Abstract 11650: Association of Macrophage Inflammation Biomarkers With Progression of Subclinical Carotid Atherosclerosis in HIV-infected Women and Men
Introduction: Monocytes and monocyte-derived macrophages promote atherosclerosis through inflammation and vascular remodeling. We suspect that this is especially true in chronic HIV infection due to increased inflammation. We hypothesized that 4 serum macrophage inflammation markers, soluble (s)CD163, sCD14, galectin-3 binding protein (Gal-3BP), and galectin-3 (Gal-3), are associated with progression of subclinical carotid artery atherosclerosis even after adjustment for the systemic inflammation markers C-reactive protein (CRP) and interleukin-6 (IL-6).
Methods: We examined 778 women (74% HIV+) in the Women’s Interagency HIV Study and 503 men (65% HIV+) in the Multicenter AIDS Cohort Study who underwent repeated B-mode carotid artery ultrasound imaging in 2004–2013. Baseline marker levels were determined from previously frozen serum specimens. We assessed the association of each marker with new plaque formation (focal IMT >1.5 mm) over a median 7 years, adjusting for demographic, behavioral, and cardiometabolic risk factors, and levels of high sensitivity CRP and IL-6.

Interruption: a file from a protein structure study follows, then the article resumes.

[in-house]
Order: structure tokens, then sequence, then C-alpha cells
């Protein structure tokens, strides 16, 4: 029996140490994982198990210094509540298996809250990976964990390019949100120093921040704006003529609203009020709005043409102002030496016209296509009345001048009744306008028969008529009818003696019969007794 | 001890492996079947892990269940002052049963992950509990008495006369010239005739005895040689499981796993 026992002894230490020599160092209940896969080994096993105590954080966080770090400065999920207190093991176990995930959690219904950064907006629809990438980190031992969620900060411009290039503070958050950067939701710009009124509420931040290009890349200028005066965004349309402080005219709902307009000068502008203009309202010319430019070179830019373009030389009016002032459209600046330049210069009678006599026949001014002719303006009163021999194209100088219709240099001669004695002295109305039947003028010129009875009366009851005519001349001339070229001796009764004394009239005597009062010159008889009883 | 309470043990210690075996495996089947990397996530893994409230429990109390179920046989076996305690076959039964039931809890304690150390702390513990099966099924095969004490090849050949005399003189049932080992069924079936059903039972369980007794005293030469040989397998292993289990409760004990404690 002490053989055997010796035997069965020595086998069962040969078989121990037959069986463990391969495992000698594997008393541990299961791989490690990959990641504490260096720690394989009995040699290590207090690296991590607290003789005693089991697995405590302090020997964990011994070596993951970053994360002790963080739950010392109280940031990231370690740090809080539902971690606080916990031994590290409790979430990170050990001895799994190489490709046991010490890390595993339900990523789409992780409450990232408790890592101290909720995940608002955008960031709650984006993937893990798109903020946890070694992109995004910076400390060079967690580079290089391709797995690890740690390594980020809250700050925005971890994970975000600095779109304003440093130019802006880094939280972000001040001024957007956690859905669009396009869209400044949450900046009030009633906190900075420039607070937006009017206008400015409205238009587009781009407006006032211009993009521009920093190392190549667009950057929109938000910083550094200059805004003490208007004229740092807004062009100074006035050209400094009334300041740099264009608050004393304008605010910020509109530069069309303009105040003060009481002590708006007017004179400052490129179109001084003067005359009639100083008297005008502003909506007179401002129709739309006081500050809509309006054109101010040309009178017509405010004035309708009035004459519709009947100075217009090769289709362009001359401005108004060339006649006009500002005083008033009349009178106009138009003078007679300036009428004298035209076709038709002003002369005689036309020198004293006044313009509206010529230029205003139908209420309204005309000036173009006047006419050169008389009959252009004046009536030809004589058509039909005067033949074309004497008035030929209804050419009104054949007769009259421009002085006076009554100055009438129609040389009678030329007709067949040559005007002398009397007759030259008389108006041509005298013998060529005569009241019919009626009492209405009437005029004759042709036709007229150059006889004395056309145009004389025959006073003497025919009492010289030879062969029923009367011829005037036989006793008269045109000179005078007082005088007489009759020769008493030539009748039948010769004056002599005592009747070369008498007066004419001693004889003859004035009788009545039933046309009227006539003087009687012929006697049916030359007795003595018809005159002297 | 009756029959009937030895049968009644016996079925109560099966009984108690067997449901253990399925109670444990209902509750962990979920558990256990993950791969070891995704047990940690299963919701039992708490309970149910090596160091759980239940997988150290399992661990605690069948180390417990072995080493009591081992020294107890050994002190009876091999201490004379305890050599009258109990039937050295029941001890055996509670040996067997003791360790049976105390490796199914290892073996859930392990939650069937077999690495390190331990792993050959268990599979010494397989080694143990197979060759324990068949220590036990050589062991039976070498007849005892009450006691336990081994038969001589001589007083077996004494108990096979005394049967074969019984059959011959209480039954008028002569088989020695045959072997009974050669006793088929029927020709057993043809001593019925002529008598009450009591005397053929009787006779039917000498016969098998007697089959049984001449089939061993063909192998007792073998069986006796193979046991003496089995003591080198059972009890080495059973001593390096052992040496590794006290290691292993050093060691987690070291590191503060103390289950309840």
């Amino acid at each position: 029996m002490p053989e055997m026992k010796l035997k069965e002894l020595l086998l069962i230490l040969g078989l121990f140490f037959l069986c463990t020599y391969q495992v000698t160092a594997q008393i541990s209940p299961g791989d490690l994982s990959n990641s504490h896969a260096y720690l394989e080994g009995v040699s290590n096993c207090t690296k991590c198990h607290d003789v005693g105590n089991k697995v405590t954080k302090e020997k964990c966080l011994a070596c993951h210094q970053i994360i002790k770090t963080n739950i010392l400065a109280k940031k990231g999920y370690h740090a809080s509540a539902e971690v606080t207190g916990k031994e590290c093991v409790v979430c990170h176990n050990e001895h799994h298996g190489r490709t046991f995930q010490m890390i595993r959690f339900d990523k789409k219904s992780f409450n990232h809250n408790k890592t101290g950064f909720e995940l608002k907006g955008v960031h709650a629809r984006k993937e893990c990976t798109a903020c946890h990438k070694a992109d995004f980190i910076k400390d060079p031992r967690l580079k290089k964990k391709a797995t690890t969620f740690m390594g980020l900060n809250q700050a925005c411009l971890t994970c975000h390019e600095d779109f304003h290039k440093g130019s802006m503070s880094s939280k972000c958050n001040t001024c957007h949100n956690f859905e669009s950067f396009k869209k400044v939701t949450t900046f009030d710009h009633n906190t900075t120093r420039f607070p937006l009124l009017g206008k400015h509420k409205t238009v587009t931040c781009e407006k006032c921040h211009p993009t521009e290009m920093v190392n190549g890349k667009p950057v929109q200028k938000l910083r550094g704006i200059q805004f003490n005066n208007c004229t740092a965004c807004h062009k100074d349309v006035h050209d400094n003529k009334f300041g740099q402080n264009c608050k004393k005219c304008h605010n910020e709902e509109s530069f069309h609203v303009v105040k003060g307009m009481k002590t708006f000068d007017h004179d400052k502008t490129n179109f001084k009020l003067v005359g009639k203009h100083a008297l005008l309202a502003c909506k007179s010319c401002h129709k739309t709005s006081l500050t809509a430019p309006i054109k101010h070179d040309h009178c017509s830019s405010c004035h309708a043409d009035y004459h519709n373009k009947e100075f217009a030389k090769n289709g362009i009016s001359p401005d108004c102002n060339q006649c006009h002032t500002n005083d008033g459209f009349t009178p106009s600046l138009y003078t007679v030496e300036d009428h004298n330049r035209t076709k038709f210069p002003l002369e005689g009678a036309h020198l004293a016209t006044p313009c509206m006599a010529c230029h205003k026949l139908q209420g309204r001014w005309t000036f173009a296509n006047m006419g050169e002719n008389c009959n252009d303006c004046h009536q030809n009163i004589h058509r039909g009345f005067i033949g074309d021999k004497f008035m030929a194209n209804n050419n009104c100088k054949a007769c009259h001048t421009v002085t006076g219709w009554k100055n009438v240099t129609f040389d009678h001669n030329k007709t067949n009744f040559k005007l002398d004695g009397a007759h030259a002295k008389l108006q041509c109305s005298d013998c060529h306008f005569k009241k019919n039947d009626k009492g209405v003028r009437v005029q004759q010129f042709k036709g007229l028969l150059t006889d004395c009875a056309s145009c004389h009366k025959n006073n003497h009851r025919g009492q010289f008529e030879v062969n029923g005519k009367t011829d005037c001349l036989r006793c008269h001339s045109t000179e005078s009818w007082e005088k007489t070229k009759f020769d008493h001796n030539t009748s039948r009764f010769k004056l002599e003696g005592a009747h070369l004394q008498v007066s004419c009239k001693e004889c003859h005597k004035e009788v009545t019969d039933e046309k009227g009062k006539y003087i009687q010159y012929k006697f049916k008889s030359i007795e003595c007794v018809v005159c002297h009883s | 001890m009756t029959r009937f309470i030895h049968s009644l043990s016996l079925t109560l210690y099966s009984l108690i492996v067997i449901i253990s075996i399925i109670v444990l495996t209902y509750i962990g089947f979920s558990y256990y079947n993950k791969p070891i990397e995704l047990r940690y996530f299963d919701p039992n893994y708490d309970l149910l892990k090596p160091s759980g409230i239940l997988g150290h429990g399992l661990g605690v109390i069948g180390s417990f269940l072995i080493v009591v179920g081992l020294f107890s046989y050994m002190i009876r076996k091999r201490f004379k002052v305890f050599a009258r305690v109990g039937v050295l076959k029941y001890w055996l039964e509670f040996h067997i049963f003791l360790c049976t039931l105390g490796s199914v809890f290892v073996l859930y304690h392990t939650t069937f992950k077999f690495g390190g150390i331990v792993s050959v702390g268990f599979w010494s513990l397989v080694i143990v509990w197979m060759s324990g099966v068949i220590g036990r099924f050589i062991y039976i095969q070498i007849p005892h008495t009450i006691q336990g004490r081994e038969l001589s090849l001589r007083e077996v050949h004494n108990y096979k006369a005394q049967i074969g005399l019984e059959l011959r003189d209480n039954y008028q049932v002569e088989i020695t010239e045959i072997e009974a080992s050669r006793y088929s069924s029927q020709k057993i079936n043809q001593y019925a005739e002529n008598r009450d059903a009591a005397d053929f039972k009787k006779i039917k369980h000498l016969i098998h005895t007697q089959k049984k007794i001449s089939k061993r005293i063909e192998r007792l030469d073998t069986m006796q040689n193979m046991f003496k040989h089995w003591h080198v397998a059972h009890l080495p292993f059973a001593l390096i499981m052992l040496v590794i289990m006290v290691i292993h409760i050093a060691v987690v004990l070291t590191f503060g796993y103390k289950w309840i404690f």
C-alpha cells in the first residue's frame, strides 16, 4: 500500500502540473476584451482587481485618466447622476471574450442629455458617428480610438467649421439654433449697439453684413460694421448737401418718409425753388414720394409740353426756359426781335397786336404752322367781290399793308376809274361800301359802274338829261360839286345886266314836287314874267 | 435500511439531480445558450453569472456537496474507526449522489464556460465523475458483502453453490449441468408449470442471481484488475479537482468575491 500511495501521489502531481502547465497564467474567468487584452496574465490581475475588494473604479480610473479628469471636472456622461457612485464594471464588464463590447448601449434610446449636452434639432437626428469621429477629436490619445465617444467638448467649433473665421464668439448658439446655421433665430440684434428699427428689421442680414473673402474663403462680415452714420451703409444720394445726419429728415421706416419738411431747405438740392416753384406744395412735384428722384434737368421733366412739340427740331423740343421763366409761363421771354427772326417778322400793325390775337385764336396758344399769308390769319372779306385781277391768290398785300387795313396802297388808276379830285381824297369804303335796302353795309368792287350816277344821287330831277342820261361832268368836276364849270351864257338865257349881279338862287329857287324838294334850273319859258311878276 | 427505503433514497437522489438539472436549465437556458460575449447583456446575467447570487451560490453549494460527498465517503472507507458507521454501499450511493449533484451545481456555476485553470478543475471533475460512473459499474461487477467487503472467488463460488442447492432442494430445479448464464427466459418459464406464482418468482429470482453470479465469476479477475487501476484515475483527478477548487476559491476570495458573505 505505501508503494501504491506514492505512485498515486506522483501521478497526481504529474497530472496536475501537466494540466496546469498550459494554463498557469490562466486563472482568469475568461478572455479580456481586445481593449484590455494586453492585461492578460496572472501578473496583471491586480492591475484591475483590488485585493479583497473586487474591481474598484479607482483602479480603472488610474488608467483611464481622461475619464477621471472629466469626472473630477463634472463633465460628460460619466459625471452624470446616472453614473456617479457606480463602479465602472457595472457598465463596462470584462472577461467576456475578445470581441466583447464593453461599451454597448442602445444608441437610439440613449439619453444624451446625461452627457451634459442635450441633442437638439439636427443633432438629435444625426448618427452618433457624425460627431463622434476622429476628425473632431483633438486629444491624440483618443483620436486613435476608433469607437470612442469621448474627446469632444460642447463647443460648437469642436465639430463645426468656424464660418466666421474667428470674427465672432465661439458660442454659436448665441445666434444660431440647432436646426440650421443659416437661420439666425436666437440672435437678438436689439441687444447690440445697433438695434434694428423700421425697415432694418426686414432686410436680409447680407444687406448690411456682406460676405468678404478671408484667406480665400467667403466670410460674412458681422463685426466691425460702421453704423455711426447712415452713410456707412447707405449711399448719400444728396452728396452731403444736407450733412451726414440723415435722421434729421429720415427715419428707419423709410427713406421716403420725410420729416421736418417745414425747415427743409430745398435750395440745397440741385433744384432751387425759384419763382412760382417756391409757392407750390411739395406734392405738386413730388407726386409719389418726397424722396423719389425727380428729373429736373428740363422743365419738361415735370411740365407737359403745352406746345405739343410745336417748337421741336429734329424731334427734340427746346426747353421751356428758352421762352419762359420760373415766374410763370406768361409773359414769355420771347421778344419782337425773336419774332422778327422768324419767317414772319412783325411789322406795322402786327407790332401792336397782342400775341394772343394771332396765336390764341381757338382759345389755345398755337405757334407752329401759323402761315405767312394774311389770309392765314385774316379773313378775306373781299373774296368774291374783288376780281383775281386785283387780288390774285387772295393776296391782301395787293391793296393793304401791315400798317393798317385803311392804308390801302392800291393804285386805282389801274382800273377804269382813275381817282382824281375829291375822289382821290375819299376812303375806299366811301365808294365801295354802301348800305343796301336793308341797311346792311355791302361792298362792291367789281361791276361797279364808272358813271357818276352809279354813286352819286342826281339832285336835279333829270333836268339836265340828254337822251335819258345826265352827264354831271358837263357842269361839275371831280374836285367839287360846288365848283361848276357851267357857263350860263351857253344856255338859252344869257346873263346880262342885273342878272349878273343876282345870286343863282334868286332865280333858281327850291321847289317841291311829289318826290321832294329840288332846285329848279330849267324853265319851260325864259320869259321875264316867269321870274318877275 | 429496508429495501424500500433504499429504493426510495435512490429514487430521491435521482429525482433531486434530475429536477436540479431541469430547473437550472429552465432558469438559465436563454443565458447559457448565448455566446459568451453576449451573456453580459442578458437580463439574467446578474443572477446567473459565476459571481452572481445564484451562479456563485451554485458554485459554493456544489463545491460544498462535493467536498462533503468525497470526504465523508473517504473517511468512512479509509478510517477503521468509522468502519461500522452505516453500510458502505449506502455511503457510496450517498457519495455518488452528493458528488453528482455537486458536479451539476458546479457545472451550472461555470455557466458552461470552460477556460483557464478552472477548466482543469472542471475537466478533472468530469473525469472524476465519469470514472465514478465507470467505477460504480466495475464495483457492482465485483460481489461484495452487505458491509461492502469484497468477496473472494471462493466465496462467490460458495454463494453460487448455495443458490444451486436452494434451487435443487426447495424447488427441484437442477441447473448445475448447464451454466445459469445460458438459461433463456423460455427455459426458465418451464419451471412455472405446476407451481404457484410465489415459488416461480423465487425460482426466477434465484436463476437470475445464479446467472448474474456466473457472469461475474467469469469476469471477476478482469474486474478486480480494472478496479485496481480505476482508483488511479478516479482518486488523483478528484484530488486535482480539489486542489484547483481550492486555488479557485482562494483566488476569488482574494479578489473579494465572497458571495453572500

Results: Levels of each marker were significantly higher in HIV+ compared with HIV- individuals. Presence of focal plaque increased from 8 to 15% in women and 25 to 34% in men over 7 years. After adjustment for risk factors plus hsCRP and IL-6, each standard deviation (SD) of sCD14 was associated with a 21% increased risk of new plaque formation (RR 1.21, 95% CI 1.05-1.41), and this pattern was consistent in women and men. sCD163 was marginally associated with increased risk in men (RR 1.24 per SD, 95% CI 0.97-1.59) but not women (RR 0.96, 95% CI 0.75-1.23). Gal-3BP and Gal-3 were not associated with new plaque formation, nor was IL-6. Among men, the association of sCD163 with plaque formation was most pronounced among HIV+ with CD4+ counts <200 cells/uL. Among women, the association between sCD163 and plaque formation was greatest among HIV/HCV co-infected individuals.
Conclusions: Higher sCD14 and sCD163 levels were associated with new carotid artery plaque formation over 7 years in the context of HIV infection. Monocyte activation may play a disproportionately strong role in the development of atherosclerosis among HIV+ compared with HIV- individuals.
Author Disclosures: D.B. Hanna: None. J. Lin: None. W.S. Post: None. X. Xue: None. K. Anastos: None. M.H. Cohen: None. S.J. Gange: None. S.L. Heath: None. J.M. Lazar: None. C. Liu: None. W.J. Mack: None. I. Ofotokun: None. P.C. Tien: None. H.N. Hodis: None. A.L. Landay: None. L.A. Kingsley: None. R.P. Tracy: None. R.C. Kaplan: None.
- © 2016 by American Heart Association, Inc.